Peter Brook

One of the most compelling and challenging aspects of Brook the director is his willingness to try to create a “global” theater that partakes of all cultures. He talks of ritual theater, the “life” which he “believes exists beneath theatrical forms,” as Lorna Marshall and David Williams write. In this I see the Rise of Man, when our ancestors first acquired the idea of “I am.” I see the cave paintings in France with children’s footprints in the corner. It is a circle, clearly, a ritualistic dance. I see the reliance on the body as well as the mind, because our ancestors required gestures, not having sufficiently formulated a cohesive spoken language. What is challenging for me is how such a smart man can occasionally seem tone-deaf, like with The Mahabharata. Though I am certain his critics were too harsh, he didn’t help with his comment about the “flavor” of the East. Does sound a bit Rudyard Kipling.

            Brook’s International Centre for Theatre Research “has been driven by the desire to discover what makes theatre ‘immediate’ (or ‘un-deadly’).” He has approached each production with, as it were, a fresh pair of eyes. He experiments with theorists like Brecht and Artaud, with cultural conventions like “Japanese Noh, Balinese Topeng, African storytelling and dance, [and] English and Polish classical theatre,” Marhsall and Williams write.

            Brook has displayed a wide interest in theater theorists: he chooses whichever one is right for a particular production, and abandons them as necessary. His Brechtian influence, for instance, led him to rite in The Empty Space that it is “only through detachment that an actor will see his own clichés….In a way, the most powerful feature of the Brecht actors is the degree of their insincerity (emphasis added).” He wrote that companies “must saturate themselves in Brecht, study the Ensemble, and see all those factors of society…to reconsider their attitude to the darkness of the individual man.” His Shakespearian influence led him to return to the world of the Elizabethan stage, wherein words, description, and suggestion gave all the necessary setting. It was a “neutral open platform,” he wrote, that provided the “greatest freedoms.” Shakespeare, like Brook, presents the whole man: at once good and bad, kind and cruel, deceitful and truthful, altruistic and sociopathic. He warns in his writing about the dangers of performing Shakespeare always in a declamatory style, even in the simplest of phrases. Also striking and useful is the idea of shortening his passages to capture the essence of the sentence, and adding in the decorative prose later. His forays into Artaud were as much a Pavlovian audience experiment as a production of a play.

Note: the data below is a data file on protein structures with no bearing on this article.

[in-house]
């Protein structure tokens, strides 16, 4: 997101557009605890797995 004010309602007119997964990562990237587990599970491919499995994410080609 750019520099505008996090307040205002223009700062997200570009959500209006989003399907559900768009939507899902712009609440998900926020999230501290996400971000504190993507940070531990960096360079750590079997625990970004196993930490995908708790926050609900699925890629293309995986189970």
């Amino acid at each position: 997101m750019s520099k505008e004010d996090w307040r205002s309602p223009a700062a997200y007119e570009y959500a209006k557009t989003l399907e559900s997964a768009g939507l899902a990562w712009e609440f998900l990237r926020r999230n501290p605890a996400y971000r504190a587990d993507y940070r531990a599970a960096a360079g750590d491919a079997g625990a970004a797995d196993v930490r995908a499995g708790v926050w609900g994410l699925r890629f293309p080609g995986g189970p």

Something else that really struck me about The Empty Space was a sort of confirmation of an already-held belief on my part. Brook, in discussing actors, wrote that “if the system dictates the employing of actors one doesn’t know, one is forced to work largely by guesswork.” I have great expectations of seeing the local talent at whatever regional theater I work. However, it is very comforting to me to know that I have an entire stable (hee hee – professional wrestling terminology) of Brooklyn College actors whose skills I have repeatedly seen. I’m sure most of them would be open to the idea of travel and some time spent away from New York.

            I think what Brook represents for the future of theater is what theater needs, and has always needed, most: experimentation. He has shown an eagerness to experiment with theatrical models of all cultures, and is wedded to no one model. He even acknowledged such an attitude when he wrote: “As you read this book, it is already moving out of date.”

Published in: on March 30, 2009 at 12:19 am  Leave a Comment  

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